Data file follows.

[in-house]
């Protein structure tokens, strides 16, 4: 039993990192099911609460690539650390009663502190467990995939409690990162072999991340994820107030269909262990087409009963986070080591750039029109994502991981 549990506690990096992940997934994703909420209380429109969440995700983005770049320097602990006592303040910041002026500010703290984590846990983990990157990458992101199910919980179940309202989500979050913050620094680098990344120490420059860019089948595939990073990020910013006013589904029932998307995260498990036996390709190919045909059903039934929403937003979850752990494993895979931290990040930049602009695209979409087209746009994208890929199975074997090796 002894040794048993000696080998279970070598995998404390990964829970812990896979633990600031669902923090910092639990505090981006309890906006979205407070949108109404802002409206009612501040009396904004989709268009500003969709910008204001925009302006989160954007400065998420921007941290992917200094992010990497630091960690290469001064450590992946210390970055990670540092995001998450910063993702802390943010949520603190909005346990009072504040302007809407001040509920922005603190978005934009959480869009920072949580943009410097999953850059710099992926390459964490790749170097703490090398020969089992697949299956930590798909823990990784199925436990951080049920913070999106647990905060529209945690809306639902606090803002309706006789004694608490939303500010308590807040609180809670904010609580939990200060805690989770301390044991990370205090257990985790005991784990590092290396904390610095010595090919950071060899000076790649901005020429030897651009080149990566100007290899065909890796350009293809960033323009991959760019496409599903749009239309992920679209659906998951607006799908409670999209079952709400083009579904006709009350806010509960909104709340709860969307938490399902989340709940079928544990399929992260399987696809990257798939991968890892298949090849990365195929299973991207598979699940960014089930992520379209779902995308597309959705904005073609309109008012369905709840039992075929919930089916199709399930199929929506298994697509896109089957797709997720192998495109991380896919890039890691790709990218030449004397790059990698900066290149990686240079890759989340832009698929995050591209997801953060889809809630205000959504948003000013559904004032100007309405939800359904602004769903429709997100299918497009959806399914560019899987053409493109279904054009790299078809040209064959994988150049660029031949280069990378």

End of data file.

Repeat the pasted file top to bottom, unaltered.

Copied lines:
[in-house]
């Protein structure tokens, strides 16, 4: 039993990192099911609460690539650390009663502190467990995939409690990162072999991340994820107030269909262990087409009963986070080591750039029109994502991981 549990506690990096992940997934994703909420209380429109969440995700983005770049320097602990006592303040910041002026500010703290984590846990983990990157990458992101199910919980179940309202989500979050913050620094680098990344120490420059860019089948595939990073990020910013006013589904029932998307995260498990036996390709190919045909059903039934929403937003979850752990494993895979931290990040930049602009695209979409087209746009994208890929199975074997090796 002894040794048993000696080998279970070598995998404390990964829970812990896979633990600031669902923090910092639990505090981006309890906006979205407070949108109404802002409206009612501040009396904004989709268009500003969709910008204001925009302006989160954007400065998420921007941290992917200094992010990497630091960690290469001064450590992946210390970055990670540092995001998450910063993702802390943010949520603190909005346990009072504040302007809407001040509920922005603190978005934009959480869009920072949580943009410097999953850059710099992926390459964490790749170097703490090398020969089992697949299956930590798909823990990784199925436990951080049920913070999106647990905060529209945690809306639902606090803002309706006789004694608490939303500010308590807040609180809670904010609580939990200060805690989770301390044991990370205090257990985790005991784990590092290396904390610095010595090919950071060899000076790649901005020429030897651009080149990566100007290899065909890796350009293809960033323009991959760019496409599903749009239309992920679209659906998951607006799908409670999209079952709400083009579904006709009350806010509960909104709340709860969307938490399902989340709940079928544990399929992260399987696809990257798939991968890892298949090849990365195929299973991207598979699940960014089930992520379209779902995308597309959705904005073609309109008012369905709840039992075929919930089916199709399930199929929506298994697509896109089957797709997720192998495109991380896919890039890691790709990218030449004397790059990698900066290149990686240079890759989340832009698929995050591209997801953060889809809630205000959504948003000013559904004032100007309405939800359904602004769903429709997100299918497009959806399914560019899987053409493109279904054009790299078809040209064959994988150049660029031949280069990378």